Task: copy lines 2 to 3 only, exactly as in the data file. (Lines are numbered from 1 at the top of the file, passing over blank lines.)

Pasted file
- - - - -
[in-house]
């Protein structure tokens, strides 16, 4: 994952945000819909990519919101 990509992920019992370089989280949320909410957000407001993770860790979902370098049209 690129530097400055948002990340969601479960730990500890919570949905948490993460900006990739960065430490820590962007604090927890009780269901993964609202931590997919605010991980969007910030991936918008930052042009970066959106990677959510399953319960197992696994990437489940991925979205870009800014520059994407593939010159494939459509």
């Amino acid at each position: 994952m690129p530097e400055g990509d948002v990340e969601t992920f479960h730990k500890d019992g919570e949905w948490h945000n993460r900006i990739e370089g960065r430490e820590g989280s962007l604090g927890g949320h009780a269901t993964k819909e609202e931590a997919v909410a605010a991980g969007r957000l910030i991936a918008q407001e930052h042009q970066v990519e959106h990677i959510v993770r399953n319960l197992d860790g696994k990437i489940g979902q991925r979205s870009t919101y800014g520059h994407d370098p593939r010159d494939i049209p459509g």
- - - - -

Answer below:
């Protein structure tokens, strides 16, 4: 994952945000819909990519919101 990509992920019992370089989280949320909410957000407001993770860790979902370098049209 690129530097400055948002990340969601479960730990500890919570949905948490993460900006990739960065430490820590962007604090927890009780269901993964609202931590997919605010991980969007910030991936918008930052042009970066959106990677959510399953319960197992696994990437489940991925979205870009800014520059994407593939010159494939459509």
């Amino acid at each position: 994952m690129p530097e400055g990509d948002v990340e969601t992920f479960h730990k500890d019992g919570e949905w948490h945000n993460r900006i990739e370089g960065r430490e820590g989280s962007l604090g927890g949320h009780a269901t993964k819909e609202e931590a997919v909410a605010a991980g969007r957000l910030i991936a918008q407001e930052h042009q970066v990519e959106h990677i959510v993770r399953n319960l197992d860790g696994k990437i489940g979902q991925r979205s870009t919101y800014g520059h994407d370098p593939r010159d494939i049209p459509g």